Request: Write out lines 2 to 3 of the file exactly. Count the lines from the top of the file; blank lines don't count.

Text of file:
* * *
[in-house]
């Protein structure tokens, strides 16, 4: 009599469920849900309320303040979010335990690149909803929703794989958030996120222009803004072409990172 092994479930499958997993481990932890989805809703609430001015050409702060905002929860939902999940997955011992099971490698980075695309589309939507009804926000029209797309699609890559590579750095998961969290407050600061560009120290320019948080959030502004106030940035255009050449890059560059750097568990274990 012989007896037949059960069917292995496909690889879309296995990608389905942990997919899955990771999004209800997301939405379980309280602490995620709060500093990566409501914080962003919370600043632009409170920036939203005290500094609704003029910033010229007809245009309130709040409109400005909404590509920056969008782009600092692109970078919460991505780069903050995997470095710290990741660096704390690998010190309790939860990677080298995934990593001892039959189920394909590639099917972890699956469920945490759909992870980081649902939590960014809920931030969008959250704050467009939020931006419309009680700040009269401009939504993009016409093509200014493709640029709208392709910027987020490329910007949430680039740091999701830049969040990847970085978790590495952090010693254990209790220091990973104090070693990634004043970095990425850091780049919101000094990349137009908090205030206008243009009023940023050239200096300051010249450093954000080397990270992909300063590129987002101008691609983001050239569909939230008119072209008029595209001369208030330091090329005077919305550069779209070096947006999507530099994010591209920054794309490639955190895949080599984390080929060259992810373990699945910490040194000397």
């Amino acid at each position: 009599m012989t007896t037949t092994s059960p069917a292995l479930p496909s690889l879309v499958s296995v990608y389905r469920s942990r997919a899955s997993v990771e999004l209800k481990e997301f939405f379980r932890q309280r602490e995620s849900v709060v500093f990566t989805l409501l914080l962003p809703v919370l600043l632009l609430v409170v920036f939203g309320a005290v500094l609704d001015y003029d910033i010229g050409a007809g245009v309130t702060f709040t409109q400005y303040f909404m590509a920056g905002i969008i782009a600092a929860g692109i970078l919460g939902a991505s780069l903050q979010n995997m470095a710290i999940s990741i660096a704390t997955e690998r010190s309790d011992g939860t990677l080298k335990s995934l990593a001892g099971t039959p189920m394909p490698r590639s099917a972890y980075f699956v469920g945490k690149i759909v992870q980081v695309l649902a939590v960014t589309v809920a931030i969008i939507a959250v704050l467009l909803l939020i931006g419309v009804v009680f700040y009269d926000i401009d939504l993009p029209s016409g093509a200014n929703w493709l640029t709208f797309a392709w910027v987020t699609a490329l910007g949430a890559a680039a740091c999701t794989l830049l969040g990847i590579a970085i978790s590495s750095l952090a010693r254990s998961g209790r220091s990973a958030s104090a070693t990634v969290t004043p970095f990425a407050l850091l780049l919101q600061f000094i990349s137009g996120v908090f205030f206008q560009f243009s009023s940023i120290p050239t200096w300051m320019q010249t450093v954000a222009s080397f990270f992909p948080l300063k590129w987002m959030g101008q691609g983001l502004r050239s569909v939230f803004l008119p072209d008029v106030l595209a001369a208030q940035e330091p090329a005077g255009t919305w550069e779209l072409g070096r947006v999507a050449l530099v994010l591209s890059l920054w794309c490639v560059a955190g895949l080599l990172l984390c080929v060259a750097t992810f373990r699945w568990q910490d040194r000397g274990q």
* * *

């Protein structure tokens, strides 16, 4: 009599469920849900309320303040979010335990690149909803929703794989958030996120222009803004072409990172 092994479930499958997993481990932890989805809703609430001015050409702060905002929860939902999940997955011992099971490698980075695309589309939507009804926000029209797309699609890559590579750095998961969290407050600061560009120290320019948080959030502004106030940035255009050449890059560059750097568990274990 012989007896037949059960069917292995496909690889879309296995990608389905942990997919899955990771999004209800997301939405379980309280602490995620709060500093990566409501914080962003919370600043632009409170920036939203005290500094609704003029910033010229007809245009309130709040409109400005909404590509920056969008782009600092692109970078919460991505780069903050995997470095710290990741660096704390690998010190309790939860990677080298995934990593001892039959189920394909590639099917972890699956469920945490759909992870980081649902939590960014809920931030969008959250704050467009939020931006419309009680700040009269401009939504993009016409093509200014493709640029709208392709910027987020490329910007949430680039740091999701830049969040990847970085978790590495952090010693254990209790220091990973104090070693990634004043970095990425850091780049919101000094990349137009908090205030206008243009009023940023050239200096300051010249450093954000080397990270992909300063590129987002101008691609983001050239569909939230008119072209008029595209001369208030330091090329005077919305550069779209070096947006999507530099994010591209920054794309490639955190895949080599984390080929060259992810373990699945910490040194000397």
């Amino acid at each position: 009599m012989t007896t037949t092994s059960p069917a292995l479930p496909s690889l879309v499958s296995v990608y389905r469920s942990r997919a899955s997993v990771e999004l209800k481990e997301f939405f379980r932890q309280r602490e995620s849900v709060v500093f990566t989805l409501l914080l962003p809703v919370l600043l632009l609430v409170v920036f939203g309320a005290v500094l609704d001015y003029d910033i010229g050409a007809g245009v309130t702060f709040t409109q400005y303040f909404m590509a920056g905002i969008i782009a600092a929860g692109i970078l919460g939902a991505s780069l903050q979010n995997m470095a710290i999940s990741i660096a704390t997955e690998r010190s309790d011992g939860t990677l080298k335990s995934l990593a001892g099971t039959p189920m394909p490698r590639s099917a972890y980075f699956v469920g945490k690149i759909v992870q980081v695309l649902a939590v960014t589309v809920a931030i969008i939507a959250v704050l467009l909803l939020i931006g419309v009804v009680f700040y009269d926000i401009d939504l993009p029209s016409g093509a200014n929703w493709l640029t709208f797309a392709w910027v987020t699609a490329l910007g949430a890559a680039a740091c999701t794989l830049l969040g990847i590579a970085i978790s590495s750095l952090a010693r254990s998961g209790r220091s990973a958030s104090a070693t990634v969290t004043p970095f990425a407050l850091l780049l919101q600061f000094i990349s137009g996120v908090f205030f206008q560009f243009s009023s940023i120290p050239t200096w300051m320019q010249t450093v954000a222009s080397f990270f992909p948080l300063k590129w987002m959030g101008q691609g983001l502004r050239s569909v939230f803004l008119p072209d008029v106030l595209a001369a208030q940035e330091p090329a005077g255009t919305w550069e779209l072409g070096r947006v999507a050449l530099v994010l591209s890059l920054w794309c490639v560059a955190g895949l080599l990172l984390c080929v060259a750097t992810f373990r699945w568990q910490d040194r000397g274990q």